Coaching hires are a unique science that rarely has a perfect formula in college football. Coaches can be successful at one program and fail at others. They can also fail at one, and become an overnight genius at their next stop.
In the past five years there have been a number of bad hires—as touched on last week here—but there have also been a number of home runs hit by athletic directors across the country.
One of the most obvious is Kevin Sumlin after Saturday’s upset win over then-No. 1 Alabama in Tuscaloosa, but a number of other schools are seeing great success in the early years of their coaching moves.
Taking a look at 10 schools across the country, here are the top 10 college football coaching hires of the last five years.
Will Muschamp has led the Florida Gators to the Top 10 with absolutely no offense. Mike Gillislee has done an admirable job from the backfield paired with Jeff Driskel, but the production has not been there for the Gators.
A lot of growing pains are coming from the change in scheme and Driskel being a sophomore leading his second offense in two years. The scheme should come as time progresses.
The key to Florida’s success under Muschamp has been defense. The Gators are a top five defense this season, holding opponents to 284.9 yards per game through 10 games this year.
In two seasons Muschamp has gone 16-7 and won the Gator Bowl. His Gators are going to finish the season with a share of the SEC Eastern Division title. It may only be two years in, but Florida is heading in the right direction under the leadership of Muschamp.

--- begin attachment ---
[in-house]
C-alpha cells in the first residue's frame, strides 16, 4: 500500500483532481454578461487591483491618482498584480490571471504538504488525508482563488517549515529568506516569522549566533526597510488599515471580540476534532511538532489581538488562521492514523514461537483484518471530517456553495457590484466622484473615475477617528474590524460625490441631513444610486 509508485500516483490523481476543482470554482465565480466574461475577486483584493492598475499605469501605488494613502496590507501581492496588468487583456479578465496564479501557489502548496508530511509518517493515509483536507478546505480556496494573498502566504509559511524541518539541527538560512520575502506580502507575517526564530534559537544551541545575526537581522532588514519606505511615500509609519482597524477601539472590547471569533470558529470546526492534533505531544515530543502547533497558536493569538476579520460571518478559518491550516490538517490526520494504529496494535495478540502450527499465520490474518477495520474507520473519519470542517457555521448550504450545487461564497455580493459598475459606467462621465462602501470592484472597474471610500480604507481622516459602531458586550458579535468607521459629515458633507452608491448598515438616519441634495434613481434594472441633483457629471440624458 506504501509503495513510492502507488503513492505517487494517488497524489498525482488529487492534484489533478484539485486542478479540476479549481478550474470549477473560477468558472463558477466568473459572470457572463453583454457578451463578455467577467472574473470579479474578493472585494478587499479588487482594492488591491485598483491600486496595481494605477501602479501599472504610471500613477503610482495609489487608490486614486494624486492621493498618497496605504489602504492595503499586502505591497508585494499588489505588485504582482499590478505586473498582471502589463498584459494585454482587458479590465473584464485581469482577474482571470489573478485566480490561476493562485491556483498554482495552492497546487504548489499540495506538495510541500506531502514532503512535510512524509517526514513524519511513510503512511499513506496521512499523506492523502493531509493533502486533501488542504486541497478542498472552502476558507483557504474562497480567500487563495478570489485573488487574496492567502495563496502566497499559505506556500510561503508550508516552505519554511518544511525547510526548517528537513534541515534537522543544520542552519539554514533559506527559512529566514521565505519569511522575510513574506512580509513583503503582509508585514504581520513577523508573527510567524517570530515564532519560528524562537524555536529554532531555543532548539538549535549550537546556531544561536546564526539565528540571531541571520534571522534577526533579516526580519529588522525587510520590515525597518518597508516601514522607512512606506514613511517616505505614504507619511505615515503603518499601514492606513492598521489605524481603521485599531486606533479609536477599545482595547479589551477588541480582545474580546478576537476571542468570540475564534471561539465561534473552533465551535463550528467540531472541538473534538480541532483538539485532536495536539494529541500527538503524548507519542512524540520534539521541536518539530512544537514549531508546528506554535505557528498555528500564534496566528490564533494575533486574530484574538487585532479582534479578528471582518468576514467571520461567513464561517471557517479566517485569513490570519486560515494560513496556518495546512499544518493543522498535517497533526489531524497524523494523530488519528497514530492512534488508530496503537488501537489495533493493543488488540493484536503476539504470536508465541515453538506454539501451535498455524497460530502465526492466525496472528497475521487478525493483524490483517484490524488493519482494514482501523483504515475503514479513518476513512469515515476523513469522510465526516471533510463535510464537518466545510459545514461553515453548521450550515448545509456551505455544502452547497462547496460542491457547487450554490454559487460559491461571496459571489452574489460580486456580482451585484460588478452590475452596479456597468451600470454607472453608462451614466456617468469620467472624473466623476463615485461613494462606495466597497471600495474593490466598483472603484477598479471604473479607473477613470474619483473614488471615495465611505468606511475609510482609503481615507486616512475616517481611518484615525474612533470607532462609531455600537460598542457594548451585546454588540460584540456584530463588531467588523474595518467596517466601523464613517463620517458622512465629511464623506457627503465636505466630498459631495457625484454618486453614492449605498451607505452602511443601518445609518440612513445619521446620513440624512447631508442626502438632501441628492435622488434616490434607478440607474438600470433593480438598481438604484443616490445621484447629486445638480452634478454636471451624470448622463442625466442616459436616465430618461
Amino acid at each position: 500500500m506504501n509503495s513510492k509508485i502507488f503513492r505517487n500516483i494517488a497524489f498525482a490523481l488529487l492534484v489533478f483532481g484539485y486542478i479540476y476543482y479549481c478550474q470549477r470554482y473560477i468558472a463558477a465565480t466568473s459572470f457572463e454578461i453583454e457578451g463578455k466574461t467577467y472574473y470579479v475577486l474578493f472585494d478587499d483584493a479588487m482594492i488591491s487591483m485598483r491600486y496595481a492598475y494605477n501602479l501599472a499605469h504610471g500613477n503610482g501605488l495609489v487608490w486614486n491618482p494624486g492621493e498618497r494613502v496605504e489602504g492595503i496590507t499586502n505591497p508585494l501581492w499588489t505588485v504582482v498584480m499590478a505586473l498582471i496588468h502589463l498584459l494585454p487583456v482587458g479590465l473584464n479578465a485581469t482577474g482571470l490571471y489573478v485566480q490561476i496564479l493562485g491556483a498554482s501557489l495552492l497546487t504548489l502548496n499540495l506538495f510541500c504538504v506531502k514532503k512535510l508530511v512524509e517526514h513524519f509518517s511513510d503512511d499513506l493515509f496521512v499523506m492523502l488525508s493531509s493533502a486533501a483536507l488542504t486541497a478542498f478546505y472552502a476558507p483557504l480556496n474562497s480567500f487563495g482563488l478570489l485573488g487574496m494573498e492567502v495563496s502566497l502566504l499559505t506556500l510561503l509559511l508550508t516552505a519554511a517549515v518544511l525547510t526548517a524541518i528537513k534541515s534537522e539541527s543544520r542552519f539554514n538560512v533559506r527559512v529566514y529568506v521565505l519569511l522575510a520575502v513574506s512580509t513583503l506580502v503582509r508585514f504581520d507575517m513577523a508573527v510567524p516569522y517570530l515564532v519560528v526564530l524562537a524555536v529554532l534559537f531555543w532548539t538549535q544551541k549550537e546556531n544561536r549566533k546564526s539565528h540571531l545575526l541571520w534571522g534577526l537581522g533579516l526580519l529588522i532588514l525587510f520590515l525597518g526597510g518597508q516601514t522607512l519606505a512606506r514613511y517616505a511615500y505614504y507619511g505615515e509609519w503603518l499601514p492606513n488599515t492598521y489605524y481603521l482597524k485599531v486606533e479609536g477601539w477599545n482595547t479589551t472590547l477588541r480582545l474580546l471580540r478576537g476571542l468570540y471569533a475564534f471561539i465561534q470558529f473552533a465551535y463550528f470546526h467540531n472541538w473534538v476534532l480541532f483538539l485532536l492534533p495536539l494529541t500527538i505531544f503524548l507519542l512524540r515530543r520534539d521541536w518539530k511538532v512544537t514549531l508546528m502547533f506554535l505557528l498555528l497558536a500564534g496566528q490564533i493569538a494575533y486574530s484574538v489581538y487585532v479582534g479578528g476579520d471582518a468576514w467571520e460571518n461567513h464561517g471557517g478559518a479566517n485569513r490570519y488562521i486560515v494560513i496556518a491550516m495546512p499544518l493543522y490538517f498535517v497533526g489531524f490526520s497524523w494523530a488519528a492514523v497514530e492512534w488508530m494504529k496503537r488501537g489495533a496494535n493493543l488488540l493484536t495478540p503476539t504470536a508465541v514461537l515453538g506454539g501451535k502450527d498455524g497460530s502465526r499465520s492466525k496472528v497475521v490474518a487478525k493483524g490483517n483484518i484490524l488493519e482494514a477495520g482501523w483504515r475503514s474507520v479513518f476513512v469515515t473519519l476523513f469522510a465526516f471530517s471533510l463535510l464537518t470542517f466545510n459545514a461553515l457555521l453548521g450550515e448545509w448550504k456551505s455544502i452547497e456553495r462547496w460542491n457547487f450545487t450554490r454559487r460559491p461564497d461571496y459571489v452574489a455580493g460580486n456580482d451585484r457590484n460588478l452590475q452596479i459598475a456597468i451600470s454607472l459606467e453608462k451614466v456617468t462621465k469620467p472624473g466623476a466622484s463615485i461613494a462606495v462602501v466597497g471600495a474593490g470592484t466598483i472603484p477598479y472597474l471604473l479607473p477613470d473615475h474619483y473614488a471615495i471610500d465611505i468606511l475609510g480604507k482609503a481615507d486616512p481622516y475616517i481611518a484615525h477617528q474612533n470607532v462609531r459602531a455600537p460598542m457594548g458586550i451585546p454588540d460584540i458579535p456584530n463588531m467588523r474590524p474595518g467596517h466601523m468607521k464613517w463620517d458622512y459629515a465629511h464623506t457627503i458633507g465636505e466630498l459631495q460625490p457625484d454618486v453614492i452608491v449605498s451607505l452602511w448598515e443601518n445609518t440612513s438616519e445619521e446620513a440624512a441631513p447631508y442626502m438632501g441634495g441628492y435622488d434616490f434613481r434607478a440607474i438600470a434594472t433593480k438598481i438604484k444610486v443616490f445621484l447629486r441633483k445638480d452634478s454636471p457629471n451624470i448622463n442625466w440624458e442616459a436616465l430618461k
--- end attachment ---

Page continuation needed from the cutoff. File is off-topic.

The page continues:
Dana Holgorsen stepped into the head coaching position at West Virginia with a lot of drama leading the way, but since he has taking over as coach the Mountaineers have been one of the most explosive offenses in the country.
West Virginia has lost four straight, but it is adjusting to a difficult shift to the Big 12 conference this season. The Holgorsen-led Mountaineers will get better as the years progress.
In 2011 he led West Virginia to a 10-3 record and Orange Bowl record-setting victory over Clemson. The Mountaineers won the game 70-33.
This season the Mountaineers jumped into the Top Five before losing to Texas Tech, and have since lost to Kansas State, TCU and Oklahoma State. Geno Smith is still running a Heisman campaign out of Morgantown and the Mountaineers should finish the year in a postseason bowl game.
For two seasons and a conference shift, Holgorsen’s 15-7 record and BCS win are impressive.
Bill O’Brien stepped into a mess at Penn State and has worked magic since his arrival. When it was his time to step to the back of the pack he did, and now that it is his time to lead this team he has.
The Nittany Lions lost a handful of starters to transfer to start the season and were limited with scholarship deductions after the NCAA investigation into Jerry Sandusky had ended. O’Brien motivated his team and has led them to a 6-4 record overall and 4-2 mark inside the Big Ten.
Penn State isn’t eligible for the postseason for four seasons starting this year, but these guys aren't ready to quit. O’Brien has continued to bring out the Penn State pride in this team, and it has been fun to watch unfold.
Penn State picked a great leader to pull this team back up from the pit it landed in.
In 2009 Texas Tech suspended Mike Leach and promoted Ruffin McNeill from defensive coordinator to interim head coach.
McNeill led the Red Raiders to a Alamo Bowl win, but was not retained as head coach. He moved to East Carolina—his alma mater—in 2010 as head coach after the departure of Skip Holtz and has begun the turnaround for the Pirates. East Carolina is currently 5-1 in Conference-USA and set for a bowl appearance this season.
McNeill is only 17-18 as a head coach, but it has been a steady upswing at East Carolina since his arrival. He is on his way to a strong campaign in 2012 and is building East Carolina an elite Conference-USA squad.